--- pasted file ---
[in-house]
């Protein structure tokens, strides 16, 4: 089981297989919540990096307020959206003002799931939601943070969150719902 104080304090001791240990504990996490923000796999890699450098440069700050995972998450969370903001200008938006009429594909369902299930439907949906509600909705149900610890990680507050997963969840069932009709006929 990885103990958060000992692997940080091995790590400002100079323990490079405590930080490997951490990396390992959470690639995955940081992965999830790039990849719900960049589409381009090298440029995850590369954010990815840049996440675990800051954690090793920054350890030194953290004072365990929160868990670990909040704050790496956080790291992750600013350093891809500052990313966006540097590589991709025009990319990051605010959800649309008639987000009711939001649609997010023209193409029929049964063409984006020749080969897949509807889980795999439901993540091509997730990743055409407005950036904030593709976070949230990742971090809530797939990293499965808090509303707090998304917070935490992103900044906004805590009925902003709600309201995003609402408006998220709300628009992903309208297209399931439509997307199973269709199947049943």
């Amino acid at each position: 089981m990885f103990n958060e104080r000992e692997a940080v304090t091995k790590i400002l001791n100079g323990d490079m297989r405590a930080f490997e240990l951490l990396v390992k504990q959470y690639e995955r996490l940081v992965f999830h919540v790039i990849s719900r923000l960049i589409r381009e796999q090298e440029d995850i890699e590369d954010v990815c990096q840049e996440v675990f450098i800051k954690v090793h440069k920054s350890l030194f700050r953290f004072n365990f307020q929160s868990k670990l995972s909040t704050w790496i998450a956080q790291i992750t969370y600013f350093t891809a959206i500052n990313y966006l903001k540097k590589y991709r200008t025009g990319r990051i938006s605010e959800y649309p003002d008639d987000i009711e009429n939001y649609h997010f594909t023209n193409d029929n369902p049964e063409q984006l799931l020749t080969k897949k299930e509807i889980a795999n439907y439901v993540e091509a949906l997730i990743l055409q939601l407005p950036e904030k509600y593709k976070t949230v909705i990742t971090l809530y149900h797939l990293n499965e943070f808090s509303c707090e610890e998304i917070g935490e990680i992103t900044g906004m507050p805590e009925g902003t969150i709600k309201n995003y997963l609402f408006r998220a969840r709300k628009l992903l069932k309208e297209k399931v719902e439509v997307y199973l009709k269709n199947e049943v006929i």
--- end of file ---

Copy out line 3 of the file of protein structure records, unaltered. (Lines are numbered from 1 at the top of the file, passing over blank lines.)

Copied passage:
């Amino acid at each position: 089981m990885f103990n958060e104080r000992e692997a940080v304090t091995k790590i400002l001791n100079g323990d490079m297989r405590a930080f490997e240990l951490l990396v390992k504990q959470y690639e995955r996490l940081v992965f999830h919540v790039i990849s719900r923000l960049i589409r381009e796999q090298e440029d995850i890699e590369d954010v990815c990096q840049e996440v675990f450098i800051k954690v090793h440069k920054s350890l030194f700050r953290f004072n365990f307020q929160s868990k670990l995972s909040t704050w790496i998450a956080q790291i992750t969370y600013f350093t891809a959206i500052n990313y966006l903001k540097k590589y991709r200008t025009g990319r990051i938006s605010e959800y649309p003002d008639d987000i009711e009429n939001y649609h997010f594909t023209n193409d029929n369902p049964e063409q984006l799931l020749t080969k897949k299930e509807i889980a795999n439907y439901v993540e091509a949906l997730i990743l055409q939601l407005p950036e904030k509600y593709k976070t949230v909705i990742t971090l809530y149900h797939l990293n499965e943070f808090s509303c707090e610890e998304i917070g935490e990680i992103t900044g906004m507050p805590e009925g902003t969150i709600k309201n995003y997963l609402f408006r998220a969840r709300k628009l992903l069932k309208e297209k399931v719902e439509v997307y199973l009709k269709n199947e049943v006929i």